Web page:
“I don’t know him personally, so who knows, maybe he’ll turn into a whistle-blower,” Edelman added. “But generally, I think our regulators should be independent of the industries they regulate and not come from within their ranks. There should not be this revolving door between them, with people moving back and forth. Why not appoint an advocate, someone who cares about the residents and who has a track record of being a little more skeptical of the companies?”

 

Federal watchdogs at the U.S. Attorney’s Office for the Southern District of Florida completed one of the largest Medicare fraud schemes in history with the announcement of prison sentences for modern day Bonnie and Clyde–Rodolfo Pichardo and Marta Pichardo.  The Pichardo are husband and wife each sentenced to several years in prison for their roles building “a vast empire of fraud” from May 2010 through September 2016.  The Pichardos purchased multiple properties, high-end vehicles, expensive jewelry, plane tickets, vacations, cosmetic procedures and more, both for themselves and family members, court documents state. The couple’s empire included at least six fraudulent home health agencies, three fraudulent therapy staffing companies and two fraudulent pharmacies.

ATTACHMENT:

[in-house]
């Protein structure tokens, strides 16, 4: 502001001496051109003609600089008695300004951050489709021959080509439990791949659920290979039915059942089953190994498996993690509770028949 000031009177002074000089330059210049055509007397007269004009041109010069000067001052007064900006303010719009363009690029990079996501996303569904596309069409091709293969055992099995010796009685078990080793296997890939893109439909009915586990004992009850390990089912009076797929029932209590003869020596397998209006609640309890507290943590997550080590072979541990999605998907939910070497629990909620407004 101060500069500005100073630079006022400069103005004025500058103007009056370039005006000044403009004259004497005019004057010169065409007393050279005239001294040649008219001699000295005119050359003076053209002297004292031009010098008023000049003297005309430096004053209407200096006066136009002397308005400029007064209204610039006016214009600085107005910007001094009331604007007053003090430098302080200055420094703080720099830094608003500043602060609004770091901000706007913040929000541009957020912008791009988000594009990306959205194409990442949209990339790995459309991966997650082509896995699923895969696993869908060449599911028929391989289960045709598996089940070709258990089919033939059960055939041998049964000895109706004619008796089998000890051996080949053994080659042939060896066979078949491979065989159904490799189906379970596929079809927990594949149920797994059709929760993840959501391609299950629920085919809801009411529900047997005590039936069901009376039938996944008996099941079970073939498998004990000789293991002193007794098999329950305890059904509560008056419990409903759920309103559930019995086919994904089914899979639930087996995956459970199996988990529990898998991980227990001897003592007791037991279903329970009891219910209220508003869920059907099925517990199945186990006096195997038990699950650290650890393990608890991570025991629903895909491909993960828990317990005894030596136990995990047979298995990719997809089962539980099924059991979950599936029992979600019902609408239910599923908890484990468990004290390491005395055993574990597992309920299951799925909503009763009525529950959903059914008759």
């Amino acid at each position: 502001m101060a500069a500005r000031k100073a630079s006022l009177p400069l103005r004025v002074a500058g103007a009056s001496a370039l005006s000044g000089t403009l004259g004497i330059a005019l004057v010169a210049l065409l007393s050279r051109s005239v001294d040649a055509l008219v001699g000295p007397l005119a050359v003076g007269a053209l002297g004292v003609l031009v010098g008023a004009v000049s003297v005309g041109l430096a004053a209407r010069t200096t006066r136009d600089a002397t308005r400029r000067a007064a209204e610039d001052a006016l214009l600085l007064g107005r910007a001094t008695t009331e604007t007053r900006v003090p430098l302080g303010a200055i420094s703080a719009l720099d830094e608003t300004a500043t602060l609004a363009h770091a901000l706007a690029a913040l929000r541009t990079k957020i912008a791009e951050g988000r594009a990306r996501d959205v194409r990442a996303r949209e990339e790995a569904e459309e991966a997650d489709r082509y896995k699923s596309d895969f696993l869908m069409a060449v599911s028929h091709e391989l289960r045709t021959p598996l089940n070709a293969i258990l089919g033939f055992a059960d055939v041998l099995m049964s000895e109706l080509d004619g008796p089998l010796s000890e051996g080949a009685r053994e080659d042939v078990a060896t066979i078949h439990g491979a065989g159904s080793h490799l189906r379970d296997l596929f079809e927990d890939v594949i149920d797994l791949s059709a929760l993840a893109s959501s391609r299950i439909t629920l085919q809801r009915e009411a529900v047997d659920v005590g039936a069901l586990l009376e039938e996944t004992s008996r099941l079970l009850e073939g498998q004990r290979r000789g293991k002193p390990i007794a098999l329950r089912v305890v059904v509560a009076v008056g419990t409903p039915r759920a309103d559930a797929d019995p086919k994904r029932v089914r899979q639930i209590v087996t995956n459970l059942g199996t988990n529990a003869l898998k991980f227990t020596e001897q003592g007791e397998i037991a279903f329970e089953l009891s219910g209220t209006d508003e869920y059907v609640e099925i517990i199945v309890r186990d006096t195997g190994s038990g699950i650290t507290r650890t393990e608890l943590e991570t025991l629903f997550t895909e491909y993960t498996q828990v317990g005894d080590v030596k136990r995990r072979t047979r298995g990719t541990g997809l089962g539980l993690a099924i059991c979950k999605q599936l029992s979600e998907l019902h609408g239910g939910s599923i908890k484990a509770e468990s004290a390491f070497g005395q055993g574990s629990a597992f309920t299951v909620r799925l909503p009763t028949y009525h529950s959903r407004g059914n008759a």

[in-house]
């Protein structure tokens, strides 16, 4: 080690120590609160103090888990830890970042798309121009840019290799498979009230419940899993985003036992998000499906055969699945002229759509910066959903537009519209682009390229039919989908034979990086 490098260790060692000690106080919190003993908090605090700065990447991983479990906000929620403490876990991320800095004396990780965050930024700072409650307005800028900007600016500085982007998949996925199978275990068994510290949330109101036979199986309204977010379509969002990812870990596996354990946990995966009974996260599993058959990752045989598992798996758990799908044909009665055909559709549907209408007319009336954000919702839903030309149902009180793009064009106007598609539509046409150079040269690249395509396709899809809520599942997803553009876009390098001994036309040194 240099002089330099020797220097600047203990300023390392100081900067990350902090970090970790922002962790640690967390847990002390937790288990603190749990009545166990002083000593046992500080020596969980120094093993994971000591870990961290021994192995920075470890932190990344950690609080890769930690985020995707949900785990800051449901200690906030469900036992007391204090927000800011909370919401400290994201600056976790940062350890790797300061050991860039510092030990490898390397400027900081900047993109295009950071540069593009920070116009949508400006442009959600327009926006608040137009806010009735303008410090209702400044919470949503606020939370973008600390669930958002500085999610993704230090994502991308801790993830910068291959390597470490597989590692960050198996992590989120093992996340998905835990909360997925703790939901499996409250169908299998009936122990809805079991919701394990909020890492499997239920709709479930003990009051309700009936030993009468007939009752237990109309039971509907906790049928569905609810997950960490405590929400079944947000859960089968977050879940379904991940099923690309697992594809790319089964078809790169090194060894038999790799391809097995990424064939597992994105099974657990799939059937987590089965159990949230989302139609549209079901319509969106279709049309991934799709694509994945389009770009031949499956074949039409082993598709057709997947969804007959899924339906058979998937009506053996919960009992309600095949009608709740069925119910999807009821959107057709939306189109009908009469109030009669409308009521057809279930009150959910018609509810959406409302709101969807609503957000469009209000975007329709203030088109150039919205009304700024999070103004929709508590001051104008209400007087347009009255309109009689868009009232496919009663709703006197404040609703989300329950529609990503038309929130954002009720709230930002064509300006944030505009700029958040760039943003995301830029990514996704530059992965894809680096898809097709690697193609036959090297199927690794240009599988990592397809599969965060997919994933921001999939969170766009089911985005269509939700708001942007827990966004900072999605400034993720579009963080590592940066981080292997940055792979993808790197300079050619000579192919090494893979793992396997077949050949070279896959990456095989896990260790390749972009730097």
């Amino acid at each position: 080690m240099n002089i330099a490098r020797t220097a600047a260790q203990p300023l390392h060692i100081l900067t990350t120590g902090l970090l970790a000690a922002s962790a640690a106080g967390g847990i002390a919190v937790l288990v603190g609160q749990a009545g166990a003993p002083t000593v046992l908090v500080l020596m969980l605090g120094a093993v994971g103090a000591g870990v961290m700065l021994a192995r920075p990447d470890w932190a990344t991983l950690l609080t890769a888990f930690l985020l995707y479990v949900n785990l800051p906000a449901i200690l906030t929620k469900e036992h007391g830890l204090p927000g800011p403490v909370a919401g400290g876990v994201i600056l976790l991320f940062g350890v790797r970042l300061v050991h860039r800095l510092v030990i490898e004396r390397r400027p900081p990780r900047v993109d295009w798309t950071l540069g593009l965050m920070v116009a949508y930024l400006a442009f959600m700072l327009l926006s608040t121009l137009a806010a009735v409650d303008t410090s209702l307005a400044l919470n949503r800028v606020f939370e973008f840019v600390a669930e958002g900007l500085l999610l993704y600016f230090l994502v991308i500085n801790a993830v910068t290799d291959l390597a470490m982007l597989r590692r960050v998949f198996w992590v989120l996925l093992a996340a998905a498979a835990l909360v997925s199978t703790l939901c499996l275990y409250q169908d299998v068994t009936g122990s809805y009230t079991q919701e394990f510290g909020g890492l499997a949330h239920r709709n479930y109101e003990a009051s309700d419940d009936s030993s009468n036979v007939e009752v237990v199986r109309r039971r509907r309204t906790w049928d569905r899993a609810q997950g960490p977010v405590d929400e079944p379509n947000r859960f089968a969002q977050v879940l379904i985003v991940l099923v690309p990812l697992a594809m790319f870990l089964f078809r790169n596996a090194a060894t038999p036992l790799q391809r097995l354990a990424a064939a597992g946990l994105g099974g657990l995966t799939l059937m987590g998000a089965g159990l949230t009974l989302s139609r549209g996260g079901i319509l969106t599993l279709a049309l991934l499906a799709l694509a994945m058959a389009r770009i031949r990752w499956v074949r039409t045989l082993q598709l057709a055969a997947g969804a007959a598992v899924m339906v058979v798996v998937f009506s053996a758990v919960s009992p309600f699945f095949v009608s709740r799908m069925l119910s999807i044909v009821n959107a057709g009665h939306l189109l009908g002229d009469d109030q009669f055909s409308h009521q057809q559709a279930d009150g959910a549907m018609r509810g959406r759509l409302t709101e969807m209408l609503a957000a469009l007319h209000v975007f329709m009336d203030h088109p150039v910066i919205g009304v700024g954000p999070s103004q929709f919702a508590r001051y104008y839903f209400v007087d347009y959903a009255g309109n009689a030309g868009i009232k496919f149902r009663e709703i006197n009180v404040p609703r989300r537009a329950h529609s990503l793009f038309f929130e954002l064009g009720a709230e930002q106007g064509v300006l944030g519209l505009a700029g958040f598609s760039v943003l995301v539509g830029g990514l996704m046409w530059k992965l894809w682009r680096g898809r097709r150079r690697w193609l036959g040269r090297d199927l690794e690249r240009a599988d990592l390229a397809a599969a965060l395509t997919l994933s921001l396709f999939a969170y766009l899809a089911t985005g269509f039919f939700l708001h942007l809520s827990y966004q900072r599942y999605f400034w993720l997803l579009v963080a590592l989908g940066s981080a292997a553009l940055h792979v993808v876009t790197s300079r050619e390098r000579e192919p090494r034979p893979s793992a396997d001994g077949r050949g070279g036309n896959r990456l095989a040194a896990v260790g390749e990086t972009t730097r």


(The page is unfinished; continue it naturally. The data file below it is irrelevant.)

Quality Care Home Health Agency, Rapid Home Health Services and Tender Home Health Services were just some of the business names reportedly in the Pichardos’ fraud scheme. Other company names included Alegre’s Home Health Care, B&M Home Health Care, Apple Health Care Services, RP Staffing Inc. and more.